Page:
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No, You Do Not Need to Get Rid of Your “Laundry Chair”


While I’d consider myself a pretty neat person, I do have one clutter-filled space in my home: the laundry chair. 

You know the one: that beautiful, decorative chair you splurge on for the corner of your bedroom. It’s sleek, it’s sophisticated, it makes you feel like the has-it-all-together lead heroine in a Nancy Meyers flick — and it’s truly impeccable at collecting clothing. Or maybe it’s a laundry bench, like my friend has, or a laundry stool, which I owned in my last apartment. The furniture item can differ; it’s the practice that’s the same. 

For me, I’m not even sure how it happens; I toss a shirt onto it that I’ve decided against for dinner, or jeans I only wore once (They aren’t dirty!), and before I know it, half my closet is piled high on this “decorative” chair. Soon, there’s no discerning what’s dirty and what’s clean, giving me no choice but to eventually just throw everything into the wash with a huff after my husband side-eyes that corner a few times. 

For others, the laundry chair might be the go-to destination for a newly-clean load you grab out of the dryer and plan to fold that day — before you get sidetracked and end up picking clothes out of the chair pile throughout the next week until you’ve inadvertently whittled it down to just a few items.

And this is the very important thing: I am not here to break you out of your laundry chair habit. Heck, I’m not even sure if I can break myself out of my laundry chair habit. But I’m all about little improvements, and according to the organizing pros I talked to for this article, the key to at least enhancing your laundry chair habit lies in turning it into a pseudo-organizing mechanism that works for you, rather than against you. Here’s how to do that.

Consider Some Laundry Chair Ground Rules

“If you’re committed to having your laundry chair, or you’re just finding it difficult to ditch it, I want you to establish rules for yourself,” says Kenika Williams, a professional organizer and owner of Tidied by K. One potential rule you might consider, she says: taking 10 minutes each night to tidy a few things on the chair to help avoid a mountainous buildup of clothing. “What ‘organization’ looks like to every person will differ, and you get to establish your own rules that will align to your organizational goals,” Williams says.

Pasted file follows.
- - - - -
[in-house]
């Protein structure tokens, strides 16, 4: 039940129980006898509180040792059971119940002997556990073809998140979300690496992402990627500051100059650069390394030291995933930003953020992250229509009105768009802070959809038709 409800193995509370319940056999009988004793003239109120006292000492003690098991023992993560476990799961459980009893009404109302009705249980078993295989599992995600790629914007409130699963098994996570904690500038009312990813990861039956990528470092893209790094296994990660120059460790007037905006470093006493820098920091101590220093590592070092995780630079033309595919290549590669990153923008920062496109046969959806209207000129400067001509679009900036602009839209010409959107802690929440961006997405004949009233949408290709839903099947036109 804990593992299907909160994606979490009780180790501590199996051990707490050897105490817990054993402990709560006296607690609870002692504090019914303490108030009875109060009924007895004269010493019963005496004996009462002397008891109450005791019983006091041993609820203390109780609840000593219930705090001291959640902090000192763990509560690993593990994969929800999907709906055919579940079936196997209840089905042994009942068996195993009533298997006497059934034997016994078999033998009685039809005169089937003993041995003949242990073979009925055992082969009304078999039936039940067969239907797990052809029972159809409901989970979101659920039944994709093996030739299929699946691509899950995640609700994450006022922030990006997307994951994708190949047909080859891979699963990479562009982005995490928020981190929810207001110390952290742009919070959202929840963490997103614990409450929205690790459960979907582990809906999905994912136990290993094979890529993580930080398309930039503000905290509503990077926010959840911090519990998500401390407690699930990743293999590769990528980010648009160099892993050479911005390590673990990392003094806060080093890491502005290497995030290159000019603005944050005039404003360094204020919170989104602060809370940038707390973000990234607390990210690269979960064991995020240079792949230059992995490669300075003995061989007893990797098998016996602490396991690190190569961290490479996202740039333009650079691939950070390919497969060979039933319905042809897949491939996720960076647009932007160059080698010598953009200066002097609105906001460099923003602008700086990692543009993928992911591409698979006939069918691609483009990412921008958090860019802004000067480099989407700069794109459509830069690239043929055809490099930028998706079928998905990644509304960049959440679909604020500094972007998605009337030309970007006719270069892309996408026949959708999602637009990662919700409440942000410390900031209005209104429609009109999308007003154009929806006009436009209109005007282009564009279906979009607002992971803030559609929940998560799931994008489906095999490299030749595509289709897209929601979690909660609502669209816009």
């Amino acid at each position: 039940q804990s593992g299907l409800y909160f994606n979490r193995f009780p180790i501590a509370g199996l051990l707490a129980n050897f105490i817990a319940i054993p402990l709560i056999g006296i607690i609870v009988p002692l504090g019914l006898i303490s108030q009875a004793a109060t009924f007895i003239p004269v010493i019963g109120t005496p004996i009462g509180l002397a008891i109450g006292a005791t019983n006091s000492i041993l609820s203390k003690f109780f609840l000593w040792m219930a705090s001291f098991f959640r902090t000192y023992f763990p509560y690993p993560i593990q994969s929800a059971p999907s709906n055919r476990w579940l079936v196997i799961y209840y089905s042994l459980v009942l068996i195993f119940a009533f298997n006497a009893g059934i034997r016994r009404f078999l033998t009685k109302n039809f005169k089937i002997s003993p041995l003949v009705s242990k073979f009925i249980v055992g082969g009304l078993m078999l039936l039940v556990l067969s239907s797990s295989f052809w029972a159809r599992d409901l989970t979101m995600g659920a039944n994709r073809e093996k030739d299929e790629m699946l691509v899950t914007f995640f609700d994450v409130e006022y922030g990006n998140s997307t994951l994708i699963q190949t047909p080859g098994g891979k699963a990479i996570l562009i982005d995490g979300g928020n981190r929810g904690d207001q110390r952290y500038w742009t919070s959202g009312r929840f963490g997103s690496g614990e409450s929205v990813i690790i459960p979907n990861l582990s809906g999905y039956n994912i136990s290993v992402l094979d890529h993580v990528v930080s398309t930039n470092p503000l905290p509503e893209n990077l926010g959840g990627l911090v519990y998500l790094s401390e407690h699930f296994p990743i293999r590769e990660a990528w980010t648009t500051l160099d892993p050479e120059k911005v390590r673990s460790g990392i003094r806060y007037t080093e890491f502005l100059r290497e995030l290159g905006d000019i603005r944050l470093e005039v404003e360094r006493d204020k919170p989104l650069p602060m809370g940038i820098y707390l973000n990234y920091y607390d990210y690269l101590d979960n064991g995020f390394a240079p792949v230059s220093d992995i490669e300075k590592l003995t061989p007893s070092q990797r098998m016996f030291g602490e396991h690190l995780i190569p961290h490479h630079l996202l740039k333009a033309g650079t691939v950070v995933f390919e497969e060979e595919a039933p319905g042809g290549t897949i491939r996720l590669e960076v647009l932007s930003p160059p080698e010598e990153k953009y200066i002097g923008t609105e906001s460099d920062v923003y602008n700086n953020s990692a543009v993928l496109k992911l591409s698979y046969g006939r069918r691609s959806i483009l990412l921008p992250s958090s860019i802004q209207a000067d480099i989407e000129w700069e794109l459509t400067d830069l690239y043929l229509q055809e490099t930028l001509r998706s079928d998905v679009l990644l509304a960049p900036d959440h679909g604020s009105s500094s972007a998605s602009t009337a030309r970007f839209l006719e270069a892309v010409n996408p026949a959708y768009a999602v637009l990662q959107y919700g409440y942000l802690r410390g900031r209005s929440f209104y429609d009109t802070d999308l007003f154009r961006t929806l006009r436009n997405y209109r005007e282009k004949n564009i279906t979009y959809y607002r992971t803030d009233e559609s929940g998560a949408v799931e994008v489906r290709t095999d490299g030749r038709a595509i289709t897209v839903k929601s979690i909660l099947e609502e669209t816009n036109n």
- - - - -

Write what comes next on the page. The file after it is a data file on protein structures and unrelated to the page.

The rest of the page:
Similarly, Naeemah Ford Goldson, a professional organizer and owner of Restore Order, suggests coming up with a time limit for how long laundry can remain on the chair. “I’d recommend no longer than a day, so you can get into the habit of putting everything away before you go to bed at night,” she says.

Pick a Purpose for the Chair

An important caveat for having a laundry chair: It must be functional, says Williams.

A laundry chair shouldn’t be the place for both clean laundry and five-times-worn sweatshirts,  according to Ford Goldson. Her recommendation: “I would suggest only putting clean clothes on the chair, because who wants to mix their dirty and clean clothes?” 

Put Other Clothes Organization Methods into Place

To make the tip above happen, you can keep the chair around but also work to bring in other organizational strategies to tempt you away from the siren call of the laundry chair for all items. 

“Try a clothes rack that is standalone and equip it with empty hangers so it’s much easier to hang clothes quick,” suggests Katrina Green, professional organizer, interior stylist, and owner of Badass Home Life. “This still gives you the system of separating the already worn clothes from fresh ones, and it’ll also give you more of an aesthetically pleasing look. Another option would be to have a blanket ladder or a coat rack so you can still keep stacking items, but it’ll lessen the number of clothes you’ll be hanging since space is limited.”

Ultimately, says Ford Goldson, “There should be a place for dirty laundry and a place for clean laundry, whether it’s a hamper in your closet or a clean clothes basket in your bedroom. When every item has a home, you’re less likely to put it in places it doesn’t belong.”

Apartment Therapy’s Laundry, Sorted vertical was written and edited independently by the Apartment Therapy editorial team and generously underwritten by Samsung.




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